Such things can cause coping skills to break down. So for example if she was previously a bit OCD (I'm guessing at that based on the handwashing story), she might suddenly have become much more anxious, and therefore she needs to get other people to follow her compulsions too in order to feel safe. Or, she may previously have been happy to go out and try to socialise even if it was difficult for her, but now no longer feels up to it.

So that she wasn't always like this doesn't mean anything. And there's presumably a specific reason why her ASD has been picked up on now, rather than earlier, so that too might indicate that something got a lot more difficult for her fairly recently in her life.



Astera
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20 Dec 2013, 2:18 pm

Having Asperger's is not an excuse for her treating family members like that, but there have to be reasons for her behaviour.

When did she start behaving like that? Did she have any traumatic experiences in recent years? Any sudden and stressful changes?

Does she have any sensory issues? My own hypersensitivity to sounds really kicked in during my early twenties. Sensory issues is hard to deal with and can make us snappy and irritable, and cause meltdowns.

Try to talk to her calmly about what's bothering her. Try to be patient, because chances are she doesn't know how to explain it herself.



Gottaknow
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20 Dec 2013, 2:57 pm

I don't know of any specific traumatic events but it might have only started happening within the last 5 or so years. I know a lot of aspies have trouble in school and she had that issue. She has been on and off going to school. Such as in college she would end up having my parents do her homework for her online class because it was too much for her. I have looked up many things on aspergers and she even went to an aspergers therapist that I have been to with her once but she stopped going to him because he was gonna try to help her and she doesn't want help. Or something like that. She does have sensory issues and I do remember her having those all her life. I guess I can understand that part being upsetting to her.



GregCav
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20 Dec 2013, 3:30 pm

She needs to grow up and start to deal with life.

Which is easier said than done. She may be falling into depression, which from experience, is a dreadful thing to go through.

I suspect her ability to cope with life has collapsed. And she's given up trying.

So for the next couple years; she may become suicidal, or she may snap out of it and start living. It's difficult to guess which one will happen.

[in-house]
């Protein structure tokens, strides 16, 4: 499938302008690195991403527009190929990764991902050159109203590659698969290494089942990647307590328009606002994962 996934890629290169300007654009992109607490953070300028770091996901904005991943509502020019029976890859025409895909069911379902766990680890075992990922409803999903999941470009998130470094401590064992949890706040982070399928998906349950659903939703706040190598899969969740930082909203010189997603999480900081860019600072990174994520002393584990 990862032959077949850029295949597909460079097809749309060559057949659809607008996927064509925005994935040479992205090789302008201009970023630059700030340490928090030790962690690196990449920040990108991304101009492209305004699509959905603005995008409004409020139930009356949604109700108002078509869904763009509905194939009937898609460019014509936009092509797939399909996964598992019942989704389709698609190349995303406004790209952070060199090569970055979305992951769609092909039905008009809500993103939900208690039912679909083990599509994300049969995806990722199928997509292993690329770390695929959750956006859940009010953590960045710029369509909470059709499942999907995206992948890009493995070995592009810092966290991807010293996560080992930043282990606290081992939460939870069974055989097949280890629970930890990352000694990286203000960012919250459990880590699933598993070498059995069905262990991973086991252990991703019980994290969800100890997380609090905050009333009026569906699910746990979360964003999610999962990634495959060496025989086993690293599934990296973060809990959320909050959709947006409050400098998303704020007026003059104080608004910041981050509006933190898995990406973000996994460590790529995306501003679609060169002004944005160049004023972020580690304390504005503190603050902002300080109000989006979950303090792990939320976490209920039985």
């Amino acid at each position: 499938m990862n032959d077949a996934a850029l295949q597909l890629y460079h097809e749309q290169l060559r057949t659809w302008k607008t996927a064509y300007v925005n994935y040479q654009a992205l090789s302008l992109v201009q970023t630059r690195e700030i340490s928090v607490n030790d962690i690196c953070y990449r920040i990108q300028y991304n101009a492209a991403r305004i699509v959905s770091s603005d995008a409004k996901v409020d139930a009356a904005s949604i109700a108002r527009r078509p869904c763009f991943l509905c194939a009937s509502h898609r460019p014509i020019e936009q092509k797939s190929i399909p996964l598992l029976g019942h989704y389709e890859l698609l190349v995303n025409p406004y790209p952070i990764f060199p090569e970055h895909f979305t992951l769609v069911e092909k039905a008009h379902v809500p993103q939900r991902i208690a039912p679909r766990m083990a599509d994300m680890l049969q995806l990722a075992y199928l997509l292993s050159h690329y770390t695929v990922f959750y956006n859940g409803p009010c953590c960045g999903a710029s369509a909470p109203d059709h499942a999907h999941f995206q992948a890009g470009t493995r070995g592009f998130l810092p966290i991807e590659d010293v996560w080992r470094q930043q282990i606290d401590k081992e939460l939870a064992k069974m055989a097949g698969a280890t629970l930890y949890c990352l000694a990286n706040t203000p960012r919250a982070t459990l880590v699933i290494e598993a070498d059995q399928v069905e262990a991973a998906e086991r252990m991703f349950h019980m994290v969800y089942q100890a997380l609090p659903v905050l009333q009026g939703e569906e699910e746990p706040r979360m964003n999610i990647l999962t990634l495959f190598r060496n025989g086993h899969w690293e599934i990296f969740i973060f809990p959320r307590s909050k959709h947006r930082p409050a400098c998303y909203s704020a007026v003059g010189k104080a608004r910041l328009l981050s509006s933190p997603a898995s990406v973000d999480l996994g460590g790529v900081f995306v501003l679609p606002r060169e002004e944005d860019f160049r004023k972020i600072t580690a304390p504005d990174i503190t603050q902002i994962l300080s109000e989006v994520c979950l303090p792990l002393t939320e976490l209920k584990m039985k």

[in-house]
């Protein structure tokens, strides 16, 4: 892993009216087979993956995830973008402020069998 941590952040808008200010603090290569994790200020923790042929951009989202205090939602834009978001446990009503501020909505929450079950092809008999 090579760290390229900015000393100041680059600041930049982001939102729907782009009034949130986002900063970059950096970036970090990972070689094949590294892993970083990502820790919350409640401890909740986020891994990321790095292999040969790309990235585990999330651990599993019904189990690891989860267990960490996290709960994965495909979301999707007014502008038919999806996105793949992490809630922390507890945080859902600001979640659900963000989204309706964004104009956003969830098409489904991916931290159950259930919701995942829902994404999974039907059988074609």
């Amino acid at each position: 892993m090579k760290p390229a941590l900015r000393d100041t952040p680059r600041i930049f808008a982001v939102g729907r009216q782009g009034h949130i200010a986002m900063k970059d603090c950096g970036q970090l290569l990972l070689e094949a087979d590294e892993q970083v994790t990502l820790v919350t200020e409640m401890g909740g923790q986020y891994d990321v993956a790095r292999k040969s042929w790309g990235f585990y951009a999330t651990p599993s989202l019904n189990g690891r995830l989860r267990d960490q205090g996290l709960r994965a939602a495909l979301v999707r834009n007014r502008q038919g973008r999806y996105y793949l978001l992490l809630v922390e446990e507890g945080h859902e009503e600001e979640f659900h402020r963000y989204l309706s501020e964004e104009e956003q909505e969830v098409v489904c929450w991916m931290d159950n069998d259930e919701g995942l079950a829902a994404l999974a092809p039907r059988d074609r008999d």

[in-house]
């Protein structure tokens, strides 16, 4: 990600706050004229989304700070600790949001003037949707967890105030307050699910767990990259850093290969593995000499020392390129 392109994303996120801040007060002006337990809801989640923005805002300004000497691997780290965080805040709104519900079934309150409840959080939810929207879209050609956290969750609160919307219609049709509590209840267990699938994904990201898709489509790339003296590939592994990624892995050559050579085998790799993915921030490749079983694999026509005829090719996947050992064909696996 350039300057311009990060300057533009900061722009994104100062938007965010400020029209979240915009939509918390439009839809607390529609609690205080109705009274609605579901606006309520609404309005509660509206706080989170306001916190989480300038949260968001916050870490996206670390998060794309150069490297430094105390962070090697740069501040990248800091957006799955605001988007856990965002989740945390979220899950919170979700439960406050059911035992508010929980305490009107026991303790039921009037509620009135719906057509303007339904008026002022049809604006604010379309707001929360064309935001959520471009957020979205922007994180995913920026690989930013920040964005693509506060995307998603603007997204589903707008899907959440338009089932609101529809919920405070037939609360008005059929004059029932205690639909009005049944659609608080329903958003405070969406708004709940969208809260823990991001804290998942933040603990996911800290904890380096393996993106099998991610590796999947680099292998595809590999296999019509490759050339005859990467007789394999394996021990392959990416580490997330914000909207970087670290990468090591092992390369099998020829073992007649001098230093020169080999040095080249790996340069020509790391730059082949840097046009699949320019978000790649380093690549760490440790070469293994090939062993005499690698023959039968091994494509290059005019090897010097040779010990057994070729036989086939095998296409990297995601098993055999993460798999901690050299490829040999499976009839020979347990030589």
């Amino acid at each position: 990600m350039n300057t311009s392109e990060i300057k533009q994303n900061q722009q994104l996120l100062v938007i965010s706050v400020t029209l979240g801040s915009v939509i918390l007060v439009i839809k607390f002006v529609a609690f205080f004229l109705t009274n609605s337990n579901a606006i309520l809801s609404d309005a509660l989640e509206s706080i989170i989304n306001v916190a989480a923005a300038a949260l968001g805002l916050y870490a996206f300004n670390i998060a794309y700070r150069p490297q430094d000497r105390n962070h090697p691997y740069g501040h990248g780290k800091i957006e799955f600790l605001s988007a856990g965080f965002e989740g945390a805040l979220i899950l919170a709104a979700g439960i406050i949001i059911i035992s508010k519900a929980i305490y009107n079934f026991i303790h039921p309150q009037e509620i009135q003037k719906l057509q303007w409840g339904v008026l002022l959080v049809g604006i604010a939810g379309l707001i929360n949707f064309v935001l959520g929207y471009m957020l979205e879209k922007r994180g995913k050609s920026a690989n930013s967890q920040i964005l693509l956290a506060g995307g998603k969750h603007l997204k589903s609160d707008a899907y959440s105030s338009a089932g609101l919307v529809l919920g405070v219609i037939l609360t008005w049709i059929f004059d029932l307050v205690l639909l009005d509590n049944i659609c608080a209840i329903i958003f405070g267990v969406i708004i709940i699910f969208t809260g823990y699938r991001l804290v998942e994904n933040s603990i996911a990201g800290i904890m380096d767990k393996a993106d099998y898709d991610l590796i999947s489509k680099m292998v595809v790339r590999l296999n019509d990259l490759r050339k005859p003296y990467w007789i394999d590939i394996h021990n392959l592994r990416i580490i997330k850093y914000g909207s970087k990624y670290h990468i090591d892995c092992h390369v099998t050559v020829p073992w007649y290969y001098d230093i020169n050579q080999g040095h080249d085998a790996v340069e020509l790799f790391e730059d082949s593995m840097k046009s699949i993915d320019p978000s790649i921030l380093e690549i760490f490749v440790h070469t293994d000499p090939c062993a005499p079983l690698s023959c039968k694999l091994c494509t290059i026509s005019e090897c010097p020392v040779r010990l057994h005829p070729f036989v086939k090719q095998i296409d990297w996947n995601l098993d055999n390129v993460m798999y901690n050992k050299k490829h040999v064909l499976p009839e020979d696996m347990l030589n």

Family support will help her recover, as will a good social worker. I can't recomend pshycotherapists as they seem to be too narrow focused, but a good social worker who could help her with life skills, I think would help a huge amount.

Ultimatly, she has to learn to deal with life if she wants to survive it.



aaronzx
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20 Dec 2013, 5:29 pm

A sour personality is not inherent of autism itself. Like other people have said, there may be other factors at play here such as depression or even just general laziness.



cavernio
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20 Dec 2013, 10:29 pm

Basically what everyone else has said.
Being an adult who isn't capable of looking after yourself, or not being able to look after yourself as much as 'normal' people, can be extremely upsetting.
Sounds like she got depressed the past few years. But as to why, we can only speculate, as per my sentence above. It could be from something you know nothing about, things she will never share with you. If she is depressed, daily activity and exercise is one of the best scientifically known treatments, but of course resolving any outstanding issues she has is the biggest help.
No she can't get treatment for autism, but her behaviour and irritability aren't necessarily autism-specific or autism-induced.

'General laziness' is the worst theory I've ever heard. Laziness, just like any behaviour, has a reason. There's no 'general' about it. Maybe she's too tired, maybe she gets so overwhelmed that doing nearly anything bothers her, maybe she has incredibly low self-esteem, maybe she has severe adhd and no motivation, maybe she has physical problems that are being manifested mentally because her senses are messed up (sounds crazy and probably is crazy, but I've definitely emotionally noticed pain more than I've physically felt pain before, like when I broke my tailbone snowboarding, I didn't physically feel the pain until the car ride home even though I nearly had an emotional breakdown on the slopes and wanted to do nothing more than go home)


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Not autistic, I think
Prone to depression
Have celiac disease
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MjrMajorMajor
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20 Dec 2013, 11:00 pm

Gottaknow wrote:
Such as in college she would end up having my parents do her homework for her online class because it was too much for her. .


WTH? If she can't handle the workload that's one thing, but that doesn't mean it should be done for her. That's going to cripple her more than any disability. :?